I have a couple of stories that were requested, so I’m picking away at those. One’s a military fantasy piece that I’m setting at Hadrian’s Wall, right around the time it was built. Another’s for the Glitter and Madness anthology, and it’s a fun structure I’m playing with, through which a murder gets told, revolving around a lesbian were-seal. Im finishing the revision of “The Threadbare Magician,” which is a novelette I’d like to get sent off this week. I’ve also got some nonfiction stuff.
I’m also finishing up (hopefully today) the dark mermaid story. Here’s an excerpt:
When she got home, she went to the tanks, curious to see what progress had occurred. She’d put the coral seeds in them late last night. The seeds were globes now, made of a glossy gray material, almost two and a half inches in diameter. She could see something moving inside the globe. Its sides flexed and bulged as the thing inside it shifted. Even as she watched, it shuddered and wobbled. Whatever inside — presumably a mermaid — was eager to escape. Should she help it, perhaps poke a small hole in the side so it had something to work at? She consulted the pamphlet but it said nothing about the hatching process.
But by the time she came back to the tank, the question had resolved itself. A rent in the side was rapidly widening. Through it Petra glimpsed orange scales and pale flesh.
She checked the second tank. There the same thing was happening, although the scales were turquoise rather than reddish orange.
The globe convulsed and collapsed. In a flurry of scales the turquoise mermaid emerged.
Petra stared. She had expected Sea Monkeys.
This was very different.
The mermaid was tiny and perfect as one of the elaborate little fish that school in coral reefs, colored parrot bright. Her upper half was a tiny woman, complete with blue sea shell bra hiding the faint swells of her torso.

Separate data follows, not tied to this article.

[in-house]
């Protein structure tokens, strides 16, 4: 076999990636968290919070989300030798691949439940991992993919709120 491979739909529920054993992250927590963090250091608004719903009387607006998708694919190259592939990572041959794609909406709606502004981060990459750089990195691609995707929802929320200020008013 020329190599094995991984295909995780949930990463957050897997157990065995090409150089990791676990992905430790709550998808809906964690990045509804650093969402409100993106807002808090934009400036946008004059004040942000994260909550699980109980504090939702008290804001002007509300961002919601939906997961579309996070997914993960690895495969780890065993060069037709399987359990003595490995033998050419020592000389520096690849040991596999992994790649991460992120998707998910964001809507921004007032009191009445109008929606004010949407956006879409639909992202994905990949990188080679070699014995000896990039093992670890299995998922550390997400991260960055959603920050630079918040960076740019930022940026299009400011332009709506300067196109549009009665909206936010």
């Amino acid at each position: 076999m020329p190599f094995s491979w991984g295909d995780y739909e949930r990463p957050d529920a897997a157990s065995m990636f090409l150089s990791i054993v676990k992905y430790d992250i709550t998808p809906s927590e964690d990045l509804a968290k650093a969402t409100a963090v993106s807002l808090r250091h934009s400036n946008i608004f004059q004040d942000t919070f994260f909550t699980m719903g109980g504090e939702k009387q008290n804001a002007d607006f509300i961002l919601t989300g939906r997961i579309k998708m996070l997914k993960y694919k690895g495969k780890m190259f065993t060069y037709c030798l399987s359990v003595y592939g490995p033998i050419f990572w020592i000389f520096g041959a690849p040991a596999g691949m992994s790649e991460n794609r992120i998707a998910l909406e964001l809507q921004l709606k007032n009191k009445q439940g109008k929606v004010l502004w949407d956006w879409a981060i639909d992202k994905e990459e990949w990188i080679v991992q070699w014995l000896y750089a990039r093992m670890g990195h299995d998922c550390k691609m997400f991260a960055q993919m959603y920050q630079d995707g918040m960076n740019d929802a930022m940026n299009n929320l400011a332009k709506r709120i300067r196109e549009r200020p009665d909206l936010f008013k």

She called Leonid. “What are these? Are they intelligent?”
“Of course not!” he crowed, pleased at his creation having deceived her sharp eye.
“But it’s wearing clothing.”
“Look closer,” he said. “All natural coloration. Or engineered, to be more precise.”
Her fingers were tight on the cell phone as she leaned down to look into the tank. The mermaid coiled, long tail writhing in the water. It nosed among the plastic seaweed in the tank, perched atop an arch of rocks and groomed itself, running fingers through its long blonde hair.
“They’re not even animals, really,” he said. “Think of them as little flesh machines.”
The flesh machines floated in their tanks. Petra pulled her eyes away from them.
“Very well,” she said.
That night she set two more seeds into their starting buds, one white, the other purple. It amused her to think that these were Suffragist colors, the same colors banner wearers of the 19th century had sported. She wondered what a suffragist mermaid would look like.
(As a side note, if you’re interested in the editing class that starts today, 4-6 PM PST and runs today and two additional Sundays, drop me an e-mail or a comment, because I’ve still got openings. It’s a class that’s useful not just to editors, but to writers wanting to enhance their own self-editing skills.)